Pairing food with wine can’t be simplified by matching colors
Yes, people take wine seriously—which is why it’s possible to attach the word blasphemy to those who do not speak the truth about this glorious liquid. Often, though, blasphemy turns out to be only an accusation made by the uninformed. Ask Galileo, who in 1633 was accused of blasphemy and found guilty of heresy for daring to declare that our planet revolved around the sun.
Galileo spent the rest of his life under house arrest for this. Don’t worry. A similar fate does not await you if you declare that only white wines go with fish or reds with meat. There are uninformed people out there who may accuse you of blasphemy. Now, you can help them see the light.
The problem with one size fits all
There’s validity to the idea of the white/white red/red rule, but you shouldn’t apply it in all cases. Not all red meat is the same. You likely wouldn’t confuse salmon with flounder. The same is true with wine.
So, while it’s generally a wise idea to pair white wine with fish, it’s also important to look past the color. A Gewürztraminer tastes completely different than a Sauvignon Blanc—yet both are white wines.
This takes us to the idea that wines and food have the responsibility to pay complementary respect in flavor, which sometimes has little to do with color. Your Dover sole filet would be overwhelmed by our Sangiovese. The flip-side to that would be the consequences of pairing our Pinot Grigio with a strong and oily filet of salmon.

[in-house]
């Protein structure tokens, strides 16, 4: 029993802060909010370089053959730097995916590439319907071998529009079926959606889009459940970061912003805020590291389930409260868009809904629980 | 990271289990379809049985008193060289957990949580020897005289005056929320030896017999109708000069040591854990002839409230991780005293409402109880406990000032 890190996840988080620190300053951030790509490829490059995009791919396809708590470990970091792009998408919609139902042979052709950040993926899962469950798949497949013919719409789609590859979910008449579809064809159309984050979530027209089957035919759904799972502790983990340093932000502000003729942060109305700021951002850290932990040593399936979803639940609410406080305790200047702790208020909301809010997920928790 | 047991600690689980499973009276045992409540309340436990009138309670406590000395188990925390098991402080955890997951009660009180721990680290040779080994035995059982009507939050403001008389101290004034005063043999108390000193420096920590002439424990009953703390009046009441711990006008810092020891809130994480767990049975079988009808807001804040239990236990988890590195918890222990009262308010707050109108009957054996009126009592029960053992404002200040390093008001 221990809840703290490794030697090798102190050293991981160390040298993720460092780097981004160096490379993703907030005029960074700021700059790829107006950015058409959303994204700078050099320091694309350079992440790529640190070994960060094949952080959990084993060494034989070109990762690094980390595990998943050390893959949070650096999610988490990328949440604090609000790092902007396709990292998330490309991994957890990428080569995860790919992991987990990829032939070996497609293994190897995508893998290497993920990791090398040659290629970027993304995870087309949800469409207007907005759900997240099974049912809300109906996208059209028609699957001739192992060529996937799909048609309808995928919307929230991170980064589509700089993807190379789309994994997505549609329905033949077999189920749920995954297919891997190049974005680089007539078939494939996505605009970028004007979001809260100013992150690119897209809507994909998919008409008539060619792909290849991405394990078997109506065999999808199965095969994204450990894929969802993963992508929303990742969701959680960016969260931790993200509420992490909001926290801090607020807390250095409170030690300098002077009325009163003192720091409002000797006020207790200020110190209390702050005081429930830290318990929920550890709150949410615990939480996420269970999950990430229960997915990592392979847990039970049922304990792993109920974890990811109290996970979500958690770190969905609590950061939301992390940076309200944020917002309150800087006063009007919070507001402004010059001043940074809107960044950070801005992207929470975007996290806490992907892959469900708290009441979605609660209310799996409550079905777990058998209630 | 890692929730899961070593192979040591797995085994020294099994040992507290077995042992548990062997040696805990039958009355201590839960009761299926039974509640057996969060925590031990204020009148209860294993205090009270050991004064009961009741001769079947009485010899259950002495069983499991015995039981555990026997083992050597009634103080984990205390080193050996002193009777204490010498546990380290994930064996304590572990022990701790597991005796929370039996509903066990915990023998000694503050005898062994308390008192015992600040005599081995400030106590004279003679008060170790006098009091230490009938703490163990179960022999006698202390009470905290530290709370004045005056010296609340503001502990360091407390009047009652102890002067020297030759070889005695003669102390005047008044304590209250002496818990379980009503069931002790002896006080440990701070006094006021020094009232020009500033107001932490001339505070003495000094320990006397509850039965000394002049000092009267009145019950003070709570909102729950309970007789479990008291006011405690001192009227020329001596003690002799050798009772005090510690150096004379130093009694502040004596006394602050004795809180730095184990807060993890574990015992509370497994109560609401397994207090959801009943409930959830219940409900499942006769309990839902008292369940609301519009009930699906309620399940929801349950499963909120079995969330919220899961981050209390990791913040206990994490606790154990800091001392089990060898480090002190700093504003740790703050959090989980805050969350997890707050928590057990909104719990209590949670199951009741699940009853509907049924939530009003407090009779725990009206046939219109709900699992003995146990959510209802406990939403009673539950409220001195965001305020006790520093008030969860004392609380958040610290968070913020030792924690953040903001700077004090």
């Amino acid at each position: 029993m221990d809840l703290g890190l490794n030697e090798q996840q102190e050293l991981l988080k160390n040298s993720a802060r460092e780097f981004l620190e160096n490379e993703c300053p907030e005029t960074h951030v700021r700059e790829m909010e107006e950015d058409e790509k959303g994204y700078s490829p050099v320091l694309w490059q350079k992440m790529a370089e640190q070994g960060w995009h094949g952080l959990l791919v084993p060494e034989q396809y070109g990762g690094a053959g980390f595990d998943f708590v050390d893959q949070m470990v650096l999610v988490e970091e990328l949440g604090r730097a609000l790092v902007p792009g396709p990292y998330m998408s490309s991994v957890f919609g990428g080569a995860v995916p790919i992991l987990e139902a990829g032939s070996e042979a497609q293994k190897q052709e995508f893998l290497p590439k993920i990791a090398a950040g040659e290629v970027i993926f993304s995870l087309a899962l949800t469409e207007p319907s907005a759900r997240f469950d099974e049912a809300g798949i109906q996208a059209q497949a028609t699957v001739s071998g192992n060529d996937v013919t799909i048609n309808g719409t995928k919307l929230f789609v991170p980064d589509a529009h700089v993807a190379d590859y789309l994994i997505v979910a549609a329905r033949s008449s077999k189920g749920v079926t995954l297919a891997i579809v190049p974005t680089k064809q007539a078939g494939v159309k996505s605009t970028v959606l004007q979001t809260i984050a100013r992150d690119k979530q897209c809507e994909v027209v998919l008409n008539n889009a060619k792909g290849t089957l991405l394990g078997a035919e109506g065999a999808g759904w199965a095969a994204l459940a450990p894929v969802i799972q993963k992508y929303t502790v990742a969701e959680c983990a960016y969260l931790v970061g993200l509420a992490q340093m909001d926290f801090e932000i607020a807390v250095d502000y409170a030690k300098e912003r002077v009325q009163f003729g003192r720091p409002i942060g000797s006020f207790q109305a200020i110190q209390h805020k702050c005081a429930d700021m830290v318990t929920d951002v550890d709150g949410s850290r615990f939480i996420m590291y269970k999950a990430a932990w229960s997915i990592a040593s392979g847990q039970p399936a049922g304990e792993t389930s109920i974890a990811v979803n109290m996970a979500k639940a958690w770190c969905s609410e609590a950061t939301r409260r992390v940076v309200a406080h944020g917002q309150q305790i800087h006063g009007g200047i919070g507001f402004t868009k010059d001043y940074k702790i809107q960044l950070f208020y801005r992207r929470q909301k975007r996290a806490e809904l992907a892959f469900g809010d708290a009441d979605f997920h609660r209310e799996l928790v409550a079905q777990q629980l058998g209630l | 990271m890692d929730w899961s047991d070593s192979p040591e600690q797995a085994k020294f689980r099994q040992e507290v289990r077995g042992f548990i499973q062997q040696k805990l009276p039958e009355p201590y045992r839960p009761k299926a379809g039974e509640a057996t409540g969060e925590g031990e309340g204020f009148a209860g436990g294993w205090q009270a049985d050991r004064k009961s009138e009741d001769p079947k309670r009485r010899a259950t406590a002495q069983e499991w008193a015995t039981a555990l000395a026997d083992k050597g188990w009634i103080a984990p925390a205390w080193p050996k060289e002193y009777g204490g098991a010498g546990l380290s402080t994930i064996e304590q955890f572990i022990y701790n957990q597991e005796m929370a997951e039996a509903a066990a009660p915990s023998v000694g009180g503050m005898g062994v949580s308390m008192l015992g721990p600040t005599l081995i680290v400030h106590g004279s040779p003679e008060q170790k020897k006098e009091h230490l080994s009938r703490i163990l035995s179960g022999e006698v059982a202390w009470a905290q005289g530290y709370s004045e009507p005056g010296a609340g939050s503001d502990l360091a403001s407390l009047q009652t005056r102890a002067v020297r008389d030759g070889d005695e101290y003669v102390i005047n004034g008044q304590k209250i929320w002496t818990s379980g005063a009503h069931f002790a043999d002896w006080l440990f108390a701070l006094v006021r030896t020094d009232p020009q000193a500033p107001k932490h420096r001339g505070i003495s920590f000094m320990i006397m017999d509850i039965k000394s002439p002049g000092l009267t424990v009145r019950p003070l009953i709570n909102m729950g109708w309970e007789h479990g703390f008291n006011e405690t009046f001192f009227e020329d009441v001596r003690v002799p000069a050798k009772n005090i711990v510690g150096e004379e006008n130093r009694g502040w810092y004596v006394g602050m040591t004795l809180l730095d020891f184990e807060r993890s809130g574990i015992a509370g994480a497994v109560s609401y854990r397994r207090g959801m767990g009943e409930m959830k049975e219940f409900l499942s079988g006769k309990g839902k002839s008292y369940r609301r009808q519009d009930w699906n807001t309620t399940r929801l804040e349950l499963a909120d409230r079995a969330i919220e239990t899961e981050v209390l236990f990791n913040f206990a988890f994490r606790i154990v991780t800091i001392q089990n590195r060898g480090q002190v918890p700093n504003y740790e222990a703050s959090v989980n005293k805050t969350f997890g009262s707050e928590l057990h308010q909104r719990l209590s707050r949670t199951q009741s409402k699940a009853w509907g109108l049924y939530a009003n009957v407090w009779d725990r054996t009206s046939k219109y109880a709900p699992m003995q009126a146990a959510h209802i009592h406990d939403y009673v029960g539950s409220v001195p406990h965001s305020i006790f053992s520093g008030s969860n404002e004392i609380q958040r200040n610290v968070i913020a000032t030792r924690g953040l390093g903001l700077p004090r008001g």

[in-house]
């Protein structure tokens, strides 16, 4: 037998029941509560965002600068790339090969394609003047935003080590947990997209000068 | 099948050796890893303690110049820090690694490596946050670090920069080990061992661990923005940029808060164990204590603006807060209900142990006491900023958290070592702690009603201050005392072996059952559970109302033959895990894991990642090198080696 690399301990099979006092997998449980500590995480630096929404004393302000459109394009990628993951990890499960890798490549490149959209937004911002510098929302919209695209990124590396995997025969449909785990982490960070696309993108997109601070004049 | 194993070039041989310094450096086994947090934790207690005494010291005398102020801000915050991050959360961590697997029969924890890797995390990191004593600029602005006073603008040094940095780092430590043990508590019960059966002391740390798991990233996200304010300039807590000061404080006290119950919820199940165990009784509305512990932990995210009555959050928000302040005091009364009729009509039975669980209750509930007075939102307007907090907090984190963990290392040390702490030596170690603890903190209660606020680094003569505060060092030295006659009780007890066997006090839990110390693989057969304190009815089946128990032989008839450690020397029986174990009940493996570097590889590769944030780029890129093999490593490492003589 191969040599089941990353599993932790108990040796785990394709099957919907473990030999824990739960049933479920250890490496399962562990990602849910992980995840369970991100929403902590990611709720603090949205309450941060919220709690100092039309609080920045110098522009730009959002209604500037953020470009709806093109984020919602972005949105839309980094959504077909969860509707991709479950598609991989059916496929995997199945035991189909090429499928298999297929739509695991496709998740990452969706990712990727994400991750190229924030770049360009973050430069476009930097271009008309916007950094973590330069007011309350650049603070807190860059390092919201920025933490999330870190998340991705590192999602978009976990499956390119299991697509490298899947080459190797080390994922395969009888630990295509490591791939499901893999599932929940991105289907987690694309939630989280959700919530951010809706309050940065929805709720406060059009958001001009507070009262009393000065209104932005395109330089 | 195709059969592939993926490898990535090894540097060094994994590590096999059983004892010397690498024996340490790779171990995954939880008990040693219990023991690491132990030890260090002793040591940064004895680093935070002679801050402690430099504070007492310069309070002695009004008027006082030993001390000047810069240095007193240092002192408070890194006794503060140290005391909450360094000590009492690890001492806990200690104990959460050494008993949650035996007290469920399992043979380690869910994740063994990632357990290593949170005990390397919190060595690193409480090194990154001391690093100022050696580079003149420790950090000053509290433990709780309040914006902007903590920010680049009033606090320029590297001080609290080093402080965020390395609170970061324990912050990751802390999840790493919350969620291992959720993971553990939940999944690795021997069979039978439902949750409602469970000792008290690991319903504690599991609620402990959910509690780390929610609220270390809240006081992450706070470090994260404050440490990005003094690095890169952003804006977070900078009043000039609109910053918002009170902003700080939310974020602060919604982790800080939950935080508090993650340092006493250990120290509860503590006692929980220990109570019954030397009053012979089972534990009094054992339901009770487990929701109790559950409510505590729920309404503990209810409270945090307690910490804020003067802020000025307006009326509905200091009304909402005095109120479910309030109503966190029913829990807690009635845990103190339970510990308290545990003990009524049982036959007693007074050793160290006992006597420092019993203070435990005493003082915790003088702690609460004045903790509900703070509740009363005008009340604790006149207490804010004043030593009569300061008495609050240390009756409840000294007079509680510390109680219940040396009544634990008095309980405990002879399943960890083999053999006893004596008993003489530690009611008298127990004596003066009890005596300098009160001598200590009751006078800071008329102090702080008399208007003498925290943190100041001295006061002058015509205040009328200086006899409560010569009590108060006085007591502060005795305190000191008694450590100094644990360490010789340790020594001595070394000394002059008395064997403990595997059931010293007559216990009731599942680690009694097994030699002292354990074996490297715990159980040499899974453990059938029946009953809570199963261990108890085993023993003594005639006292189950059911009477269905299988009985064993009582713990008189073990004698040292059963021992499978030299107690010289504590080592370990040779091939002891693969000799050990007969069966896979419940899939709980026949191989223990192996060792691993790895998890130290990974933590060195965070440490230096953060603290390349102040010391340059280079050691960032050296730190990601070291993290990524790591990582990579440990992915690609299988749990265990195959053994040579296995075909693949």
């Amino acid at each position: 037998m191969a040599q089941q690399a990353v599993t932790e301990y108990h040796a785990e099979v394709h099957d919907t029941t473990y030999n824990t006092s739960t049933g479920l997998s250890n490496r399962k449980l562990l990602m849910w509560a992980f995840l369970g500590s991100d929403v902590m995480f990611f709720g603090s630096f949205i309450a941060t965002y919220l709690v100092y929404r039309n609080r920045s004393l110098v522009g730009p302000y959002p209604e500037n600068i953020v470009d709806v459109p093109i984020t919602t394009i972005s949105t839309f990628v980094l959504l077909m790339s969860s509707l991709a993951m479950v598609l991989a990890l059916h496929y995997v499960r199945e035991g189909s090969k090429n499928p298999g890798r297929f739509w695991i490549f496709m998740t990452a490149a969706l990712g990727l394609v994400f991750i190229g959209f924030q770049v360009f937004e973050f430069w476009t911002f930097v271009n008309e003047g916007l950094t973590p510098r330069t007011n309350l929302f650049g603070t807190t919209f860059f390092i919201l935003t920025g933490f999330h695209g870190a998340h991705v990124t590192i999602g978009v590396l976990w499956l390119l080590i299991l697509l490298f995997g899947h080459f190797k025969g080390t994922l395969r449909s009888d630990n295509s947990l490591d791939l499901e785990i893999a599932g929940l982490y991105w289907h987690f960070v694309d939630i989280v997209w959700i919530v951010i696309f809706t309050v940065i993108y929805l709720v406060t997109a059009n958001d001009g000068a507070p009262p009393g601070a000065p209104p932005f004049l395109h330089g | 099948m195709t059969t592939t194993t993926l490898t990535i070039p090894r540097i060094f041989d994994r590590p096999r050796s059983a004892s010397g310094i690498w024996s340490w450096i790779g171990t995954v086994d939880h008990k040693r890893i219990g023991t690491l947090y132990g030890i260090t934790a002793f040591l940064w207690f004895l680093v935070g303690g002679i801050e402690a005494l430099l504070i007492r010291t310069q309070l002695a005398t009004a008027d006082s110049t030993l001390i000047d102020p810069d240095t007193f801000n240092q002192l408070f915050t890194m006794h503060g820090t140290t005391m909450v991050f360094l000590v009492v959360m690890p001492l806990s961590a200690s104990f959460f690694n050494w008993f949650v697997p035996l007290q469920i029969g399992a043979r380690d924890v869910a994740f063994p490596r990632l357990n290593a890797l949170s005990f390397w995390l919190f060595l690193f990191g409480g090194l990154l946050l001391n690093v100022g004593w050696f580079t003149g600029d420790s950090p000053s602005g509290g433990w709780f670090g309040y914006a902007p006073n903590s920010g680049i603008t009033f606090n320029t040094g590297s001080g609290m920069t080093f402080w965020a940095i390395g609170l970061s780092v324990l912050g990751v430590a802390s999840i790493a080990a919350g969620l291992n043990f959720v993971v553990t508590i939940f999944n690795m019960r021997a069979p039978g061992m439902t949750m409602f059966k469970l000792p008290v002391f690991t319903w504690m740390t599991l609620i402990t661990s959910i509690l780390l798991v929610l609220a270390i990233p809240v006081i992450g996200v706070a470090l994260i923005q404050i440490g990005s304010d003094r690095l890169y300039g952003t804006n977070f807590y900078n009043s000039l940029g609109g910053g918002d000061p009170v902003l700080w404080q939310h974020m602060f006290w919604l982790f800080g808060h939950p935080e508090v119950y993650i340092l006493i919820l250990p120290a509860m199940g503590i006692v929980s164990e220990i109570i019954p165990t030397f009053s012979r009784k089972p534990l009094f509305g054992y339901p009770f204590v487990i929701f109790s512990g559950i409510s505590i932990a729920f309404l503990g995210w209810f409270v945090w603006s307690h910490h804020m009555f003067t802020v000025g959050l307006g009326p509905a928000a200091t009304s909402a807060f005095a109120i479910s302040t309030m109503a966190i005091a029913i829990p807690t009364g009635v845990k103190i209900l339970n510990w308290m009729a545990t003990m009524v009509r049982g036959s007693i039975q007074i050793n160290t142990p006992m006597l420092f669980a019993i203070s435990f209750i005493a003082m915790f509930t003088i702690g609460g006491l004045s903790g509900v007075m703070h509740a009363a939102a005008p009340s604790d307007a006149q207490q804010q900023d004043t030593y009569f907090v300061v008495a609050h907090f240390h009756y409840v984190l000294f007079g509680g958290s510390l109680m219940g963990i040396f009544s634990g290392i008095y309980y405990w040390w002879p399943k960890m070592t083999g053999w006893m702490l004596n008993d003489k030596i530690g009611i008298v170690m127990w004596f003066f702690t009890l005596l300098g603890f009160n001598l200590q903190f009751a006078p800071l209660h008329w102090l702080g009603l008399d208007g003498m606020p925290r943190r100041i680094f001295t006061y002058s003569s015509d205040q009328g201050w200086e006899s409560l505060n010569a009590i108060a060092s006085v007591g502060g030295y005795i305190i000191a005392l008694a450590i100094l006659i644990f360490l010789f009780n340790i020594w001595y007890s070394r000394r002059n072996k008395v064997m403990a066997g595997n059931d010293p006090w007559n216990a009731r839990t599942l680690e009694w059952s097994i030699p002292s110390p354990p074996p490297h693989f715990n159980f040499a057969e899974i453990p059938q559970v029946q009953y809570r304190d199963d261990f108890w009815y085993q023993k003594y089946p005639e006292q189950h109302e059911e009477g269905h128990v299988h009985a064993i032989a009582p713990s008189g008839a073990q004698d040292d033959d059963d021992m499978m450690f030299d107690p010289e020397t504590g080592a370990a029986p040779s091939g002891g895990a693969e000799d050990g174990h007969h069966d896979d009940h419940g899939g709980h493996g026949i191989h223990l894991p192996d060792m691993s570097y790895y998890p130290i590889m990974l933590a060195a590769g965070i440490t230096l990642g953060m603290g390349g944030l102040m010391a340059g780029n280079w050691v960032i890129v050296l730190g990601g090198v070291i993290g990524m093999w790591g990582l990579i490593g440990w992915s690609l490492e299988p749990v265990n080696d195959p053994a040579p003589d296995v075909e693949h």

And then there’s the consideration of how your meat or fish is prepared. Perhaps you’ll prepare calamari Fra Diavolo-style. A delicate white wine would be lost in the mouthful of spices.
Some specificity for the generality
Hard and fast doesn’t work well with the complications brought on by pairing a main ingredient—in this case, either meat or fish—with myriad cooking styles, and then applying the white/white red/red rule.
The color rule is a good place to start, but then take it to the next round of elimination by keeping these things in mind:
Galileo was on the bad side of the Catholic Church for more than 300 years for daring to voice his opinion about our Earth and the sun. Ultimately, the church admitted that there was a preponderance of evidence to their contrary belief.
You may have some pushback when you decide to order a bottle of our Viognier to go with your steak au poivre. It’s doubtful you’ll spend the rest of our life under house arrest, though. In fact, you may actually gain standing by educating your naysayers about the limiting consequences of the white/white red/red rule.